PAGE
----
Three Catholics
Ruscha, Mapplethorpe, Warhol April 29 – June 27, 1998
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Cheim & Read is pleased to announce the exhibition Three Catholics: Andy Warhol, Edward Ruscha & Robert Mapplethorpe. The exhibition will include painting, photography and sculptural works.

Modernism was in large part formed by its move away from the Church, organized religion; by its secular nature. Not unlike children rebelling and separating from their parents, modern artists steered very clearly away from the influence and context of the church. This led to a modernist formalism that eschewed not only spiritual content but eventually any referentiality beyond the artwork itself.

It is surprising to realize then that three significant postwar artists: Andy Warhol, Edward Ruscha and Robert Mapplethorpe have in common a strict Catholic upbringing and made art that very much reflects and reacts against that. These three artists have made work that overlaps not only in their various mediums – photography, painting and sculpture – but in their attraction and ambivalence to concepts of high pomp, mortality, and the notions of good and evil. All three confess to a "bad boy" reactionary stance in their approach to art and sexuality. They each knew and admired one another's work and traded artworks between themselves. Their approach can be seen in the subsequent generation in the art of Mike Kelley and Robert Gober.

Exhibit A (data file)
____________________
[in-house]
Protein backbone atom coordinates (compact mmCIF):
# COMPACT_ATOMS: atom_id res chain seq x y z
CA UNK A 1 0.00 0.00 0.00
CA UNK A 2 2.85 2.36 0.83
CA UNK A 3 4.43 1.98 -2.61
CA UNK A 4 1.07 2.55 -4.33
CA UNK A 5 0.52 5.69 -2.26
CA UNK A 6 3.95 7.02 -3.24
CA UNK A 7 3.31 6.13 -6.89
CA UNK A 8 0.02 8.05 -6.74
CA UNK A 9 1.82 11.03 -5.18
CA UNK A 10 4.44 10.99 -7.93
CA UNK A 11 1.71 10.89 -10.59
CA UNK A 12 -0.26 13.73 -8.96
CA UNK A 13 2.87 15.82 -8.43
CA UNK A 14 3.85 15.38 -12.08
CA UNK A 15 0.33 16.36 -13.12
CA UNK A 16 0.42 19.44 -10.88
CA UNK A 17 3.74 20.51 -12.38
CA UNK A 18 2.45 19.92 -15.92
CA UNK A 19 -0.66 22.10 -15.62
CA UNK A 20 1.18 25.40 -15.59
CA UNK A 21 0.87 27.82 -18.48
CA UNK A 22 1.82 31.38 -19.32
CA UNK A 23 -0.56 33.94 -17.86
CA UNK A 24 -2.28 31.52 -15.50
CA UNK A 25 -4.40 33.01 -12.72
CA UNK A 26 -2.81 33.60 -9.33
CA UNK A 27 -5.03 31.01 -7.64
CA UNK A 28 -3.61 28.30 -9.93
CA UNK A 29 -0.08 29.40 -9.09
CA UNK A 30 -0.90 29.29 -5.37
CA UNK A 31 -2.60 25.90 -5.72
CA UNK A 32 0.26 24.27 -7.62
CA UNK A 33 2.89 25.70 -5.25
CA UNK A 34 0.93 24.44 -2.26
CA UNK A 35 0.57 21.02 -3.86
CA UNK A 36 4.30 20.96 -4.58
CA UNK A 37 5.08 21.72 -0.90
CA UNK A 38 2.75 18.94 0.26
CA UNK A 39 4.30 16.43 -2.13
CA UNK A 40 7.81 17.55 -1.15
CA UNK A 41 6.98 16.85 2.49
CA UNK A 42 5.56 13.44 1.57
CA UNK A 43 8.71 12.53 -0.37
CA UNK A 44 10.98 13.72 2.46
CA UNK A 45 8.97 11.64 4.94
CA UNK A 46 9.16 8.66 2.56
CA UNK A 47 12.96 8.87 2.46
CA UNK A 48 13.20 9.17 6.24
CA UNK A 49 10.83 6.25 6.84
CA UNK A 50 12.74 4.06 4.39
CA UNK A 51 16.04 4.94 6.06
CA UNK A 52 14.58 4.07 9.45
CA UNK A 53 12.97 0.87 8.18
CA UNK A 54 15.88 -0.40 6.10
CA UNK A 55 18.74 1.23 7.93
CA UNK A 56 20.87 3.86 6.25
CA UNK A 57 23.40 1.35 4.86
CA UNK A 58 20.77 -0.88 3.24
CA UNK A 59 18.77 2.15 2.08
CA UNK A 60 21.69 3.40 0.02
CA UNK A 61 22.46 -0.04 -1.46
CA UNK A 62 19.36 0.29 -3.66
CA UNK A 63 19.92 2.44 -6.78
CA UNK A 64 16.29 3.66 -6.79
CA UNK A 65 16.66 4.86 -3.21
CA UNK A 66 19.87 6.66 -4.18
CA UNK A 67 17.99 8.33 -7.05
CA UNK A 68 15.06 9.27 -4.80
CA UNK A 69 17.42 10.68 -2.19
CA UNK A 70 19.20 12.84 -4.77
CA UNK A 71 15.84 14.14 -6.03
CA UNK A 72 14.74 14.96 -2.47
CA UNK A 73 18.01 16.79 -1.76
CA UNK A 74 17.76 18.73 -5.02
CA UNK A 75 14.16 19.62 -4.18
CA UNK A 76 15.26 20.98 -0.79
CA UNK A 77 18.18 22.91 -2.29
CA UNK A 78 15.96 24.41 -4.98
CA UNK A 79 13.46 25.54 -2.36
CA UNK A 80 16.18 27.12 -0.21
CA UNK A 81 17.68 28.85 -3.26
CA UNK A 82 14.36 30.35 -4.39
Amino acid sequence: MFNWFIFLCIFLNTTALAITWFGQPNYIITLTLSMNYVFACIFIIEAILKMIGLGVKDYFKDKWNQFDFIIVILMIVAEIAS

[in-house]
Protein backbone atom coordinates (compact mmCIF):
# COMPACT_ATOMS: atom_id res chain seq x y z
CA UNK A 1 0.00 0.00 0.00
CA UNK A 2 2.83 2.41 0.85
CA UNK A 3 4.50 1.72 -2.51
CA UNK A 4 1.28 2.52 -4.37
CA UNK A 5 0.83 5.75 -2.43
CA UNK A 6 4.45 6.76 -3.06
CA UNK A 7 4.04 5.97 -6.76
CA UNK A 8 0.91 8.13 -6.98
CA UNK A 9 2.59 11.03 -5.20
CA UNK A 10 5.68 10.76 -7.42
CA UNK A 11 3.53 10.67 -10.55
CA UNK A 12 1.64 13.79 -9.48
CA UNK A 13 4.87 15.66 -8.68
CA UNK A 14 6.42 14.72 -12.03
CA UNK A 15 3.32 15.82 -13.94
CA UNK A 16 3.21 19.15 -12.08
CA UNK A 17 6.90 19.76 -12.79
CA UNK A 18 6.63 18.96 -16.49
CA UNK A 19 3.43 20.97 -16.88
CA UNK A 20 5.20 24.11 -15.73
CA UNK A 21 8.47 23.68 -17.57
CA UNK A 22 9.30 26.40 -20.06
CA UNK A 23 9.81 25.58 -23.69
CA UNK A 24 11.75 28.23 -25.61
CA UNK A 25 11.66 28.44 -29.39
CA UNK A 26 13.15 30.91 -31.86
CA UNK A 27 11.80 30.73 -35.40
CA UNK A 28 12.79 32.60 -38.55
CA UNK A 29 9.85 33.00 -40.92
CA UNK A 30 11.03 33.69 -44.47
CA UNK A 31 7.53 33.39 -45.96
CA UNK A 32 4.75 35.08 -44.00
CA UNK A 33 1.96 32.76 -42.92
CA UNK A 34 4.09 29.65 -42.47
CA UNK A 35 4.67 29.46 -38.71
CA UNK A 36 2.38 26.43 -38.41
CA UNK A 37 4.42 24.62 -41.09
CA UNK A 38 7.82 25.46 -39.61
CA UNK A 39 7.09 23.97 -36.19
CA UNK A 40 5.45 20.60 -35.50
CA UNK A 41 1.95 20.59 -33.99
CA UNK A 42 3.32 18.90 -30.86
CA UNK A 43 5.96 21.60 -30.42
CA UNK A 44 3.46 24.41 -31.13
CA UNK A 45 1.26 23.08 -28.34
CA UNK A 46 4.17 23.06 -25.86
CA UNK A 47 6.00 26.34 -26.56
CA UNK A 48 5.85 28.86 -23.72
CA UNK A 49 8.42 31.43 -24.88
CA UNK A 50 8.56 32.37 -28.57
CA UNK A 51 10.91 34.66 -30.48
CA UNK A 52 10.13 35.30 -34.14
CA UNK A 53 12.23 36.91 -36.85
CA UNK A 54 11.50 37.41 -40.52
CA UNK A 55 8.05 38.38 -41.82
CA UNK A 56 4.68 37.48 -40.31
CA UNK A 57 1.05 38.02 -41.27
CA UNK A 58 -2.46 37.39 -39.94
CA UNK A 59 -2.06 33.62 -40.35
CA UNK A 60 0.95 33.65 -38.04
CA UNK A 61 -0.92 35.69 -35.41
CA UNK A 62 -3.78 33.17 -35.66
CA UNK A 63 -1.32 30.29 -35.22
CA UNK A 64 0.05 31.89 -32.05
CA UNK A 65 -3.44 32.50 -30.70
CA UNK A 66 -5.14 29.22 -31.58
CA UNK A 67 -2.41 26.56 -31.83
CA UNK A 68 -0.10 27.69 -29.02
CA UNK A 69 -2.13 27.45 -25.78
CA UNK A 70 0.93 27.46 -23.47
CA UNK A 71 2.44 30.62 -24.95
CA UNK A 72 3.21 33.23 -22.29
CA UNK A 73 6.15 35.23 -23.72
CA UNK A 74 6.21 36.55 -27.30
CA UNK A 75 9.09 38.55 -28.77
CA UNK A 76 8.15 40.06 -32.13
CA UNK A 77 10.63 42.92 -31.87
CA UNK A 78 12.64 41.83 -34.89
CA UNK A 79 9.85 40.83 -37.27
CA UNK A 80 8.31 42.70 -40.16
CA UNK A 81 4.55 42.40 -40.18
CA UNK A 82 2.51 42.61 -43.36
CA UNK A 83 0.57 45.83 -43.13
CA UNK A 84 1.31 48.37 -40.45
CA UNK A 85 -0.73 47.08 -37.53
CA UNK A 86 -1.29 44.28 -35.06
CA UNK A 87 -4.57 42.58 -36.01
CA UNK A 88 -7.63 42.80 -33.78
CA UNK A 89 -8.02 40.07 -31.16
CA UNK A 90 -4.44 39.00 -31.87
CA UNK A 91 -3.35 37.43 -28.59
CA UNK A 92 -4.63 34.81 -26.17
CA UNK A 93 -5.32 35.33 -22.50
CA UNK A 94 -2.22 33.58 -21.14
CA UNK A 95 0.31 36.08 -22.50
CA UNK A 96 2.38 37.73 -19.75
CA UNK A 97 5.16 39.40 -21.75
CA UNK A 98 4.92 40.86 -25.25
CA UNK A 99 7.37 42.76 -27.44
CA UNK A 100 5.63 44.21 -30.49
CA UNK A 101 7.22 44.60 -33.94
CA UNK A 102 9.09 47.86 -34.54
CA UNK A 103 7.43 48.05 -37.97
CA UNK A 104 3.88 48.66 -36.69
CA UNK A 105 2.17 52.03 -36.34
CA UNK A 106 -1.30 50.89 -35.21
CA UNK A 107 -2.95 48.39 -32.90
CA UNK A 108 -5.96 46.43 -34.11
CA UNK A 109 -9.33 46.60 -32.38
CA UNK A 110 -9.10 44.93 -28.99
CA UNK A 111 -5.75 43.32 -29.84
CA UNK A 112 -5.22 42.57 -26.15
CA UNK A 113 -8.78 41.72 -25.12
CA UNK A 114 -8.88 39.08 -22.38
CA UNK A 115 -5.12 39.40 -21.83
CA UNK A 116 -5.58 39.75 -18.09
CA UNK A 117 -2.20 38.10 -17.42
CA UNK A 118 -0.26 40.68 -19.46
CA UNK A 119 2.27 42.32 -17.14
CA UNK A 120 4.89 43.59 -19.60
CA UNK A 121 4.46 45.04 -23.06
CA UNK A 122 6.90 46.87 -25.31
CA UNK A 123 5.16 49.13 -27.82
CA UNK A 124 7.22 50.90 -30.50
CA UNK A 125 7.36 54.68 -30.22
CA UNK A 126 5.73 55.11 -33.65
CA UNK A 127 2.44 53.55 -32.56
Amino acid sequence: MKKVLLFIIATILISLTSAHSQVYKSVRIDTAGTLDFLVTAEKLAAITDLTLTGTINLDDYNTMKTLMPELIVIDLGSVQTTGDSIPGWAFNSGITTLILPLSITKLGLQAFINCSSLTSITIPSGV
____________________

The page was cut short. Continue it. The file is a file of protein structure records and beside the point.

In a famous self-portrait Mapplethorpe poses as the Devil; Warhol admonishes us to "REPENT AND SIN NO MORE !"; Ruscha depicts the words EVIL and SIN and CHURCH. Other works in the exhibition include photographs, paintings, and sculptures of the Cross and Crucifixion, vanitas mortes, and pastel "miracles".

The exhibition will open on April 29th, 1998 with a reception from 6:00-8:00pm. It remains on view through June 27th, 1998.


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